Creating a Winning Catalog
Cataloging is not a beauty contest. Catalogers are in business to make money, so it’s not always the prettiest catalog that gets the best response or sells the most merchandise. While an aesthetically pleasing catalog works for apparel and home furnishing offerings, for some types of merchandise, a less pretty, more product-dense approach works better. The Damark catalog, featuring electronics and computers, is one such example.
Damark focuses on product and price. It uses inexpensive paper instead of thick coated paper. It includes simple product shots instead of fancy spreads. It utilizes short, benefit-driven copy instead of long-winded, story copy. And it works: Damark’s predominantly male customers number 10 million.
Part of Damark’s success must be credited to the way it cleverly employs proven direct mail techniques: the use of dot whacks, “hot” colors, bursts and color blocks to draw the reader’s attention. But what enables Damark to feature the latest computer and electronic products is production technology.
Products drive Production
According to Randy Rudolph, director of creative services at Damark, catalog production must be lightning fast to offer products on the cutting edge. Its bread and butter products are computers and electronics, which are constantly upgraded and enhanced as technology advances. Because the catalog must react to the market, “Each catalog has a short lead time,” says Rudolph.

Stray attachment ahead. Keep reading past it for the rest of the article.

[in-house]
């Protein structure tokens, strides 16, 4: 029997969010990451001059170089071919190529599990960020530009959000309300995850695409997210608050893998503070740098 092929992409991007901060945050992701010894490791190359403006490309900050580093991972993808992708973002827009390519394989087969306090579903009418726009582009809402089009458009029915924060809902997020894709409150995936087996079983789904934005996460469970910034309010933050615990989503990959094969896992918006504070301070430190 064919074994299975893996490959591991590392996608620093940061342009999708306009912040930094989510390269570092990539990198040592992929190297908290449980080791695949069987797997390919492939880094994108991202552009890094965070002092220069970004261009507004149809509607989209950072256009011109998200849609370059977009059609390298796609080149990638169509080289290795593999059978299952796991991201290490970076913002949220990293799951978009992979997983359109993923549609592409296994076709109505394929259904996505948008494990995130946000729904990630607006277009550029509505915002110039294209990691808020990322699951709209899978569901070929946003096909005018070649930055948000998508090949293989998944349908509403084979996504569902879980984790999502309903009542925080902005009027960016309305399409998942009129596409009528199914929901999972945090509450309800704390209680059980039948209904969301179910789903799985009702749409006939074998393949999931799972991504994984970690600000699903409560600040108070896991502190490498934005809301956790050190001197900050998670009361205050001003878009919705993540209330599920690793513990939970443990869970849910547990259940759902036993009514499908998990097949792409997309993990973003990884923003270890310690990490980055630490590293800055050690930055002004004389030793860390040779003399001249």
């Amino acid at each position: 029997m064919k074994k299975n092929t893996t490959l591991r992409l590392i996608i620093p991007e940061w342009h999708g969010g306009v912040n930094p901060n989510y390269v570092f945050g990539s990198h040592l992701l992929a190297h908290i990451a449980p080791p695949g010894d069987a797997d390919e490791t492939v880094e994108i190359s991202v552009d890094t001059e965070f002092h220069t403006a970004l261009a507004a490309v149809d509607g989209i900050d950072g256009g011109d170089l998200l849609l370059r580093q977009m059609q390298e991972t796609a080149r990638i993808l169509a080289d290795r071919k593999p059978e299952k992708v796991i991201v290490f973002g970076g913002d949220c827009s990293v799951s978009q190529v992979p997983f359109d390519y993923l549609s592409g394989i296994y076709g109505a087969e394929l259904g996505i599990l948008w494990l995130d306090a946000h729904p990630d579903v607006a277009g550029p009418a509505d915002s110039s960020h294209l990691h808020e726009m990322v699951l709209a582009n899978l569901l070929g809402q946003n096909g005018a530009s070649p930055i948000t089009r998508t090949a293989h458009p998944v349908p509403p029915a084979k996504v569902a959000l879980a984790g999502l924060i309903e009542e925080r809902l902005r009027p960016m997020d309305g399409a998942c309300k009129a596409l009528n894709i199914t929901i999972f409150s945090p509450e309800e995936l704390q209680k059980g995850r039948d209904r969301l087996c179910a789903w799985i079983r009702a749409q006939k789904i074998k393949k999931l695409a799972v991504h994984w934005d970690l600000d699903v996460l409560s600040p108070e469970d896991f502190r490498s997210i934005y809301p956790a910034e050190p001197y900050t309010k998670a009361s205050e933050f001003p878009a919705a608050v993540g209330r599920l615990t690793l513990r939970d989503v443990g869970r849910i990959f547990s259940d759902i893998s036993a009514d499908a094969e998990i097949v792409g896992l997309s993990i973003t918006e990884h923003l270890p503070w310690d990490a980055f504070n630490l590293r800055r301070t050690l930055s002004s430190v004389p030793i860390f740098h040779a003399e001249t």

Damark utilizes the latest in production technology, including computer-to-plate printing, digital photography, the re-use of digital assets and an in-house proofing system.
Damark’s main printer is Banta, and Banta Digital Group handles its digital assets. A whopping 95 percent of its photography is digital, and Damark re-uses 80 percent of its images. It uses Adobe’s portable document format (PDF) workflow, which allows the pages to be built quickly. Design, says Rudolph, “is basically plug and play, using Quark documents.” Everything is done in-house because, according to Rudolph, “No one can do it faster, cheaper, or as good.”